Children Book Authors Arrested in Hong Kong
Hong Kong authorities arrested the authors of a children’s book this week and accused them of sedition. Sedition is any action in writing or speech which incites people to rebel against the government. The book, “Defenders of Sheep Village,” uses animals to explore the politics of a protest movement facing off against an increasingly assertive China. Hong Kong is “a special administrative region” of China and is allowed to practice a high degree of autonomy, including maintaining its own executive, legislative and judicial systems. Watch the video and answer the discussion questions below. To view the full video and transcript, click here.
- What is “Defenders of Sheep Village” about? What is it a metaphor for?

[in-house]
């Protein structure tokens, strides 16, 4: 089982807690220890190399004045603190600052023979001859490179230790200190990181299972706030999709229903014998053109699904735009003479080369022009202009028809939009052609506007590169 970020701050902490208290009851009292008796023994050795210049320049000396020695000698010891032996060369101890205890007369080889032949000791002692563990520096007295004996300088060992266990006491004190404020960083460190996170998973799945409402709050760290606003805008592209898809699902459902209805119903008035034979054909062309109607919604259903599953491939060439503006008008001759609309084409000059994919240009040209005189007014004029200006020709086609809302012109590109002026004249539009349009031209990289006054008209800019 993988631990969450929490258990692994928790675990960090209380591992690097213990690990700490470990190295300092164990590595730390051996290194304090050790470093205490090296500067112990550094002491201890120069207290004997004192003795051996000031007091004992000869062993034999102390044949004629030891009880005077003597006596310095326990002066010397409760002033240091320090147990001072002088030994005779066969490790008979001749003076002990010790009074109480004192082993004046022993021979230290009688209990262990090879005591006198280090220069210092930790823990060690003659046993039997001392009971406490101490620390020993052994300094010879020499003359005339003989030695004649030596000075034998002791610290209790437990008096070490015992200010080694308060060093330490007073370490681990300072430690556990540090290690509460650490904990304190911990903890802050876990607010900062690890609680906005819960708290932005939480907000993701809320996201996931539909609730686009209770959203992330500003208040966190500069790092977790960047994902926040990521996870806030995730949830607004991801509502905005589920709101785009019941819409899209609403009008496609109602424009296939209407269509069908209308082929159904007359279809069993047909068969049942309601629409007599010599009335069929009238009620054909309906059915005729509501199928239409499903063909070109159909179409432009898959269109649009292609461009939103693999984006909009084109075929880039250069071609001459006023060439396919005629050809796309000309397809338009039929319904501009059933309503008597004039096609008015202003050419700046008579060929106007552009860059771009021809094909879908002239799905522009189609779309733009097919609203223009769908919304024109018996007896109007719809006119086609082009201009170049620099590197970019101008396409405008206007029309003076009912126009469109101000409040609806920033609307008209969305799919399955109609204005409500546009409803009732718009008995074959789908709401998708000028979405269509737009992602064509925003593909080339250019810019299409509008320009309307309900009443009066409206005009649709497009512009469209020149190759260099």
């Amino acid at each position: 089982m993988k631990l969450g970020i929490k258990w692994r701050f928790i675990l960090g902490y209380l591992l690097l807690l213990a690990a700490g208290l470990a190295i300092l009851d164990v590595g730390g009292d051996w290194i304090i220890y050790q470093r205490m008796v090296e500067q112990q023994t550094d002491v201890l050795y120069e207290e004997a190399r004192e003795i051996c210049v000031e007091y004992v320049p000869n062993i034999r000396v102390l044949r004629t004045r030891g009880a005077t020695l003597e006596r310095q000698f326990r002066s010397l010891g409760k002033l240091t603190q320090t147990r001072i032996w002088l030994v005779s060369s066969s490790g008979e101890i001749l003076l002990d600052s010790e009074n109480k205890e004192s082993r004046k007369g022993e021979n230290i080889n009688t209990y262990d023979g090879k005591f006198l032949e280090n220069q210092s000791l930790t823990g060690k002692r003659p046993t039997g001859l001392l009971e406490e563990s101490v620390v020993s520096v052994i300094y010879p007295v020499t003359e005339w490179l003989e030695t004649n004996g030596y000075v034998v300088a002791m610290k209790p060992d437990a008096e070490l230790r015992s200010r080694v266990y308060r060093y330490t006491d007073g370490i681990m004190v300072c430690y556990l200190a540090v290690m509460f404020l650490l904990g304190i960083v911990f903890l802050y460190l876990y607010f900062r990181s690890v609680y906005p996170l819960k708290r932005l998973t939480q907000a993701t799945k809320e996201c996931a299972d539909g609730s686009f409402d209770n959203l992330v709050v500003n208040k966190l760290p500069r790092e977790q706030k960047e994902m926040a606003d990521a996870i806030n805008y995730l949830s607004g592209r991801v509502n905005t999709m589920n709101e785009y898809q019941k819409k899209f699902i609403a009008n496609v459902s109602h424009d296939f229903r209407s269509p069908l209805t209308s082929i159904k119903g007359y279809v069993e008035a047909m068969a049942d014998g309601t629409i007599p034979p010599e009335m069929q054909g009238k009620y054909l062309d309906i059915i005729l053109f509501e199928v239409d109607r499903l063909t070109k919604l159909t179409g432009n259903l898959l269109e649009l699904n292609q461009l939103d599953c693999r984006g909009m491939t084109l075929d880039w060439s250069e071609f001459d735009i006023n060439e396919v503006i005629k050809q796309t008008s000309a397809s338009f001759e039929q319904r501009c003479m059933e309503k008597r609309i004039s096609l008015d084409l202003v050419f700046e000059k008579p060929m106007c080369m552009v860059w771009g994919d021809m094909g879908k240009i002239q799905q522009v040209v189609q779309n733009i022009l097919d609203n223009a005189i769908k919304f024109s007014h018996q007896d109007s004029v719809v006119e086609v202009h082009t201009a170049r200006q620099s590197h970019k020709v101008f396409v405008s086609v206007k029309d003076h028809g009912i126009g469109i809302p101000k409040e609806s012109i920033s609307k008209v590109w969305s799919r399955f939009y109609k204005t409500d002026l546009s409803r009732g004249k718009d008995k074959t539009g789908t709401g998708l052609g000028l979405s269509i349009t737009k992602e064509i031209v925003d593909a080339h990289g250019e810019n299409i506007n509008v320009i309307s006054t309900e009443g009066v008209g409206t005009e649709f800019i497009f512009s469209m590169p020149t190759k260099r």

- Who wrote the book?
- Why were the authors arrested for writing it?
- When did the protests in Hong Kong start? For what reason?
- How are the people of Hong Kong reacting to the changes in law?
Focus questions: The authors of the novel were arrested for sedition (see definition above). Can you think of some examples in American history in which acts of sedition were seen as good by members of the public? Can you think of some examples from history in which sedition laws were generally seen as bad? (Stuck? See Journalism in Action’s page on the Alien & Sedition Acts of 1798 and Sedition Act of 1918.)
Media literacy: Why was this story made? What did this story want you to think about?
- For a simple recap of the Hong Kong protests, see this article.
- For more of NewsHour’s coverage of the Hong Kong protests, see these videos:
This Daily News Lesson was written by EXTRA intern Cecilia Curran and EXTRA’s Victoria Pasquantonio. Curran is a sophomore at Amherst College.
Republished with permission from PBS NewsHour Extra.